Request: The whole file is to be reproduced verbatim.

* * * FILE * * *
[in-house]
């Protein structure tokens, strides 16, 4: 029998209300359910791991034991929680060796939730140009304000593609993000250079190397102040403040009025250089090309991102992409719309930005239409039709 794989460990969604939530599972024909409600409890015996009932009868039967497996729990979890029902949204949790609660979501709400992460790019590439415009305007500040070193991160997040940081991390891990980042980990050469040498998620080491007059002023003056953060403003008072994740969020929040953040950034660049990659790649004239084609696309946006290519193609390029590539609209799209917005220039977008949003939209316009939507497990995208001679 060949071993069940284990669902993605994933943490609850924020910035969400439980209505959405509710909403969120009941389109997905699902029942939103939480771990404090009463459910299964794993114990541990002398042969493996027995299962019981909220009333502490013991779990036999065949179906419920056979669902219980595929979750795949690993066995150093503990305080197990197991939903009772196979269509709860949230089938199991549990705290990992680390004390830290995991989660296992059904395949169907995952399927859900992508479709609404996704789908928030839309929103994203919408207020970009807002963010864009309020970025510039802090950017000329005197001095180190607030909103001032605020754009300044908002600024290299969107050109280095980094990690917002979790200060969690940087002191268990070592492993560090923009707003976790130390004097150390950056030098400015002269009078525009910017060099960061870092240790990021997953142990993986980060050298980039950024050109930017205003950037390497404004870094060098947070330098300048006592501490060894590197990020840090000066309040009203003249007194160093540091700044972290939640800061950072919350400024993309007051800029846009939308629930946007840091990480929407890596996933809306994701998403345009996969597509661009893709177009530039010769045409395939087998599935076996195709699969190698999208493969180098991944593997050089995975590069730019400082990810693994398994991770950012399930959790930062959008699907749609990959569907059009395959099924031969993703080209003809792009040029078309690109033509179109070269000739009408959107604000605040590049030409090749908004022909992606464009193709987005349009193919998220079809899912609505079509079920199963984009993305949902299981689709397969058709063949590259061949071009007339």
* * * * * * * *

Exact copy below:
[in-house]
């Protein structure tokens, strides 16, 4: 029998209300359910791991034991929680060796939730140009304000593609993000250079190397102040403040009025250089090309991102992409719309930005239409039709 794989460990969604939530599972024909409600409890015996009932009868039967497996729990979890029902949204949790609660979501709400992460790019590439415009305007500040070193991160997040940081991390891990980042980990050469040498998620080491007059002023003056953060403003008072994740969020929040953040950034660049990659790649004239084609696309946006290519193609390029590539609209799209917005220039977008949003939209316009939507497990995208001679 060949071993069940284990669902993605994933943490609850924020910035969400439980209505959405509710909403969120009941389109997905699902029942939103939480771990404090009463459910299964794993114990541990002398042969493996027995299962019981909220009333502490013991779990036999065949179906419920056979669902219980595929979750795949690993066995150093503990305080197990197991939903009772196979269509709860949230089938199991549990705290990992680390004390830290995991989660296992059904395949169907995952399927859900992508479709609404996704789908928030839309929103994203919408207020970009807002963010864009309020970025510039802090950017000329005197001095180190607030909103001032605020754009300044908002600024290299969107050109280095980094990690917002979790200060969690940087002191268990070592492993560090923009707003976790130390004097150390950056030098400015002269009078525009910017060099960061870092240790990021997953142990993986980060050298980039950024050109930017205003950037390497404004870094060098947070330098300048006592501490060894590197990020840090000066309040009203003249007194160093540091700044972290939640800061950072919350400024993309007051800029846009939308629930946007840091990480929407890596996933809306994701998403345009996969597509661009893709177009530039010769045409395939087998599935076996195709699969190698999208493969180098991944593997050089995975590069730019400082990810693994398994991770950012399930959790930062959008699907749609990959569907059009395959099924031969993703080209003809792009040029078309690109033509179109070269000739009408959107604000605040590049030409090749908004022909992606464009193709987005349009193919998220079809899912609505079509079920199963984009993305949902299981689709397969058709063949590259061949071009007339």